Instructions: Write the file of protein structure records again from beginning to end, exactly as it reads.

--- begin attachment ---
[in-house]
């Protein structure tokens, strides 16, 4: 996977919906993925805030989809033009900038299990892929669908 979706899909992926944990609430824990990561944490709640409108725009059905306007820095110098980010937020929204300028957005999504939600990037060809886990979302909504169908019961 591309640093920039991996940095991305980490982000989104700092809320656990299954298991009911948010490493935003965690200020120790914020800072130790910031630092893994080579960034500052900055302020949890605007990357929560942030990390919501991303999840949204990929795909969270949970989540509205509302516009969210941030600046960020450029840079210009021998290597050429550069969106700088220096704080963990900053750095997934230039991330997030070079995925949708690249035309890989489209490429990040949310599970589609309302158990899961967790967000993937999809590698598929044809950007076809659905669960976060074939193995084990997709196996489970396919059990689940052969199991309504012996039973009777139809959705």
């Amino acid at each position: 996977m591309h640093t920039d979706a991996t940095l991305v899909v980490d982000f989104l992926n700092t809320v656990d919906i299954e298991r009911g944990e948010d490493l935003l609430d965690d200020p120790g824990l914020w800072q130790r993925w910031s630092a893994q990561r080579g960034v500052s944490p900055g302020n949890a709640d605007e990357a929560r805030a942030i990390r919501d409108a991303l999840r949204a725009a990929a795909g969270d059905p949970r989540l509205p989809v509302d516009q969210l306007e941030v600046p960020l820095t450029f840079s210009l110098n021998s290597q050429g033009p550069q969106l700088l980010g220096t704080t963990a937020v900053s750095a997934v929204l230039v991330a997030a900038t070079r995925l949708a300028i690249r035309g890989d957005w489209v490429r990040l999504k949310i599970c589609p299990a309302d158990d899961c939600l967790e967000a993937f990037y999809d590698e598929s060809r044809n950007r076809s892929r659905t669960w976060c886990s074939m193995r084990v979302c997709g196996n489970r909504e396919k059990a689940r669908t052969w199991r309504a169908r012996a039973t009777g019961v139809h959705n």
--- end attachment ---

[in-house]
């Protein structure tokens, strides 16, 4: 996977919906993925805030989809033009900038299990892929669908 979706899909992926944990609430824990990561944490709640409108725009059905306007820095110098980010937020929204300028957005999504939600990037060809886990979302909504169908019961 591309640093920039991996940095991305980490982000989104700092809320656990299954298991009911948010490493935003965690200020120790914020800072130790910031630092893994080579960034500052900055302020949890605007990357929560942030990390919501991303999840949204990929795909969270949970989540509205509302516009969210941030600046960020450029840079210009021998290597050429550069969106700088220096704080963990900053750095997934230039991330997030070079995925949708690249035309890989489209490429990040949310599970589609309302158990899961967790967000993937999809590698598929044809950007076809659905669960976060074939193995084990997709196996489970396919059990689940052969199991309504012996039973009777139809959705």
């Amino acid at each position: 996977m591309h640093t920039d979706a991996t940095l991305v899909v980490d982000f989104l992926n700092t809320v656990d919906i299954e298991r009911g944990e948010d490493l935003l609430d965690d200020p120790g824990l914020w800072q130790r993925w910031s630092a893994q990561r080579g960034v500052s944490p900055g302020n949890a709640d605007e990357a929560r805030a942030i990390r919501d409108a991303l999840r949204a725009a990929a795909g969270d059905p949970r989540l509205p989809v509302d516009q969210l306007e941030v600046p960020l820095t450029f840079s210009l110098n021998s290597q050429g033009p550069q969106l700088l980010g220096t704080t963990a937020v900053s750095a997934v929204l230039v991330a997030a900038t070079r995925l949708a300028i690249r035309g890989d957005w489209v490429r990040l999504k949310i599970c589609p299990a309302d158990d899961c939600l967790e967000a993937f990037y999809d590698e598929s060809r044809n950007r076809s892929r659905t669960w976060c886990s074939m193995r084990v979302c997709g196996n489970r909504e396919k059990a689940r669908t052969w199991r309504a169908r012996a039973t009777g019961v139809h959705n």